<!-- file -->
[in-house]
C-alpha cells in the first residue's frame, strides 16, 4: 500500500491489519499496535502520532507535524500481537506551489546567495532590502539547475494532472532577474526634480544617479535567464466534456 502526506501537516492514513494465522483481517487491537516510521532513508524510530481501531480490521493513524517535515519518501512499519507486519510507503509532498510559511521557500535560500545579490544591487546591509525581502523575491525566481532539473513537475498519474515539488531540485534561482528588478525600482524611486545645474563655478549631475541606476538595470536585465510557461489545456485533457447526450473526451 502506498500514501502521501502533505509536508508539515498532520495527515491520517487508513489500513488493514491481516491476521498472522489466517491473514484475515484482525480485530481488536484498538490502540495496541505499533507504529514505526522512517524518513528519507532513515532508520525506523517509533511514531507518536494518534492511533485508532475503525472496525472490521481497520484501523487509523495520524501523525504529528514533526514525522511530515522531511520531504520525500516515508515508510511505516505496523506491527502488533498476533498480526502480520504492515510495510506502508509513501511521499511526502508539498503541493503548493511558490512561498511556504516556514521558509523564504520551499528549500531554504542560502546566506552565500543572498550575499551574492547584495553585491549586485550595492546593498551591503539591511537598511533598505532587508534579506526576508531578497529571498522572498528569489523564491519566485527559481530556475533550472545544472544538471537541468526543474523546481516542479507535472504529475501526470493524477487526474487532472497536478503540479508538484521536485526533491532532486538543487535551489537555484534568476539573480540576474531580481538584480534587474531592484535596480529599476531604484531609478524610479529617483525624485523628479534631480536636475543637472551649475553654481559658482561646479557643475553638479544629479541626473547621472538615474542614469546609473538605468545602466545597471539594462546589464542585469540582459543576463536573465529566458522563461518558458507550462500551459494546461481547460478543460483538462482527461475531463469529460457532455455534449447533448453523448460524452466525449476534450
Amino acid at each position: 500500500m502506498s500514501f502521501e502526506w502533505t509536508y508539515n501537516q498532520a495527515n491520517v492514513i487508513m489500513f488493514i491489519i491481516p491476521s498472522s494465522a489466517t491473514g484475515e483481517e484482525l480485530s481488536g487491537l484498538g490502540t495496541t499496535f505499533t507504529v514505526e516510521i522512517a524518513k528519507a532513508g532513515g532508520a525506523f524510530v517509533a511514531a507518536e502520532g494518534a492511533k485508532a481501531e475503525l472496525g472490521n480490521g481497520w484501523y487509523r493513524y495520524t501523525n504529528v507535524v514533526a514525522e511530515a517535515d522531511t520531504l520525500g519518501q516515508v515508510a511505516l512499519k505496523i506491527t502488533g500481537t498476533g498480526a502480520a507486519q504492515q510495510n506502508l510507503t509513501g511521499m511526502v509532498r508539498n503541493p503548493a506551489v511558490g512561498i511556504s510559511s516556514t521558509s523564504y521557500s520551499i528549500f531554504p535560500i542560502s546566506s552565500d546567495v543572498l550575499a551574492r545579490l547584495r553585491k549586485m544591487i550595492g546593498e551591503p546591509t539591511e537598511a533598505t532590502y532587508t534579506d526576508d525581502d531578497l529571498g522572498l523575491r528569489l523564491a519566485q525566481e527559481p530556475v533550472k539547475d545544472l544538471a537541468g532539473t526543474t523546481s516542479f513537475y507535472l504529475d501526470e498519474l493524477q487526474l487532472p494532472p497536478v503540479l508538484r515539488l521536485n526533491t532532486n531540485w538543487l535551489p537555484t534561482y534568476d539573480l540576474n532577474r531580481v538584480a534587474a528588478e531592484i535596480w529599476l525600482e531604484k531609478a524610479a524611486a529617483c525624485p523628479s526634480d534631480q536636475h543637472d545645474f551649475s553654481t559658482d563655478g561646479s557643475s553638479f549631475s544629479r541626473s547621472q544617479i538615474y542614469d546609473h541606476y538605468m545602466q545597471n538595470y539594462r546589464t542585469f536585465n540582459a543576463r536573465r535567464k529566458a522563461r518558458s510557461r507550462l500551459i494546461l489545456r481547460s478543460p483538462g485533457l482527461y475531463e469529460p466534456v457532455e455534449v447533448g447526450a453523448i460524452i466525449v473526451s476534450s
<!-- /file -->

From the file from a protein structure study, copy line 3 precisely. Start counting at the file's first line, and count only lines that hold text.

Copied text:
Amino acid at each position: 500500500m502506498s500514501f502521501e502526506w502533505t509536508y508539515n501537516q498532520a495527515n491520517v492514513i487508513m489500513f488493514i491489519i491481516p491476521s498472522s494465522a489466517t491473514g484475515e483481517e484482525l480485530s481488536g487491537l484498538g490502540t495496541t499496535f505499533t507504529v514505526e516510521i522512517a524518513k528519507a532513508g532513515g532508520a525506523f524510530v517509533a511514531a507518536e502520532g494518534a492511533k485508532a481501531e475503525l472496525g472490521n480490521g481497520w484501523y487509523r493513524y495520524t501523525n504529528v507535524v514533526a514525522e511530515a517535515d522531511t520531504l520525500g519518501q516515508v515508510a511505516l512499519k505496523i506491527t502488533g500481537t498476533g498480526a502480520a507486519q504492515q510495510n506502508l510507503t509513501g511521499m511526502v509532498r508539498n503541493p503548493a506551489v511558490g512561498i511556504s510559511s516556514t521558509s523564504y521557500s520551499i528549500f531554504p535560500i542560502s546566506s552565500d546567495v543572498l550575499a551574492r545579490l547584495r553585491k549586485m544591487i550595492g546593498e551591503p546591509t539591511e537598511a533598505t532590502y532587508t534579506d526576508d525581502d531578497l529571498g522572498l523575491r528569489l523564491a519566485q525566481e527559481p530556475v533550472k539547475d545544472l544538471a537541468g532539473t526543474t523546481s516542479f513537475y507535472l504529475d501526470e498519474l493524477q487526474l487532472p494532472p497536478v503540479l508538484r515539488l521536485n526533491t532532486n531540485w538543487l535551489p537555484t534561482y534568476d539573480l540576474n532577474r531580481v538584480a534587474a528588478e531592484i535596480w529599476l525600482e531604484k531609478a524610479a524611486a529617483c525624485p523628479s526634480d534631480q536636475h543637472d545645474f551649475s553654481t559658482d563655478g561646479s557643475s553638479f549631475s544629479r541626473s547621472q544617479i538615474y542614469d546609473h541606476y538605468m545602466q545597471n538595470y539594462r546589464t542585469f536585465n540582459a543576463r536573465r535567464k529566458a522563461r518558458s510557461r507550462l500551459i494546461l489545456r481547460s478543460p483538462g485533457l482527461y475531463e469529460p466534456v457532455e455534449v447533448g447526450a453523448i460524452i466525449v473526451s476534450s